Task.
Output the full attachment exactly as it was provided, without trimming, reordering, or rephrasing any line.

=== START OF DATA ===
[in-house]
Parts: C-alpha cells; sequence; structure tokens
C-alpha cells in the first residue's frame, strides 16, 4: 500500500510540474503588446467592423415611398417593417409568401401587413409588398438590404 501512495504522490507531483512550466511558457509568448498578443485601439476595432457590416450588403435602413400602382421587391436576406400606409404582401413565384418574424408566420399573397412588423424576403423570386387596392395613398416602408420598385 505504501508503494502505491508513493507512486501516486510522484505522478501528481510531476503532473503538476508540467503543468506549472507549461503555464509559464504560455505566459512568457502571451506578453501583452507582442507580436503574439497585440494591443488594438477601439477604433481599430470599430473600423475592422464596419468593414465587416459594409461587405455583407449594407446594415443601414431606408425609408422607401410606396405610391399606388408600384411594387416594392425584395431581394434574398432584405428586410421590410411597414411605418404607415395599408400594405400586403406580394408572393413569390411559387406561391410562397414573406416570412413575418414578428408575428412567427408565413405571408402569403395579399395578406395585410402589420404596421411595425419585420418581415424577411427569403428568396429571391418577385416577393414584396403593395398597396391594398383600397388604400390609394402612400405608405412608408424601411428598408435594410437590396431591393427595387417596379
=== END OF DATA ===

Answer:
[in-house]
Parts: C-alpha cells; sequence; structure tokens
C-alpha cells in the first residue's frame, strides 16, 4: 500500500510540474503588446467592423415611398417593417409568401401587413409588398438590404 501512495504522490507531483512550466511558457509568448498578443485601439476595432457590416450588403435602413400602382421587391436576406400606409404582401413565384418574424408566420399573397412588423424576403423570386387596392395613398416602408420598385 505504501508503494502505491508513493507512486501516486510522484505522478501528481510531476503532473503538476508540467503543468506549472507549461503555464509559464504560455505566459512568457502571451506578453501583452507582442507580436503574439497585440494591443488594438477601439477604433481599430470599430473600423475592422464596419468593414465587416459594409461587405455583407449594407446594415443601414431606408425609408422607401410606396405610391399606388408600384411594387416594392425584395431581394434574398432584405428586410421590410411597414411605418404607415395599408400594405400586403406580394408572393413569390411559387406561391410562397414573406416570412413575418414578428408575428412567427408565413405571408402569403395579399395578406395585410402589420404596421411595425419585420418581415424577411427569403428568396429571391418577385416577393414584396403593395398597396391594398383600397388604400390609394402612400405608405412608408424601411428598408435594410437590396431591393427595387417596379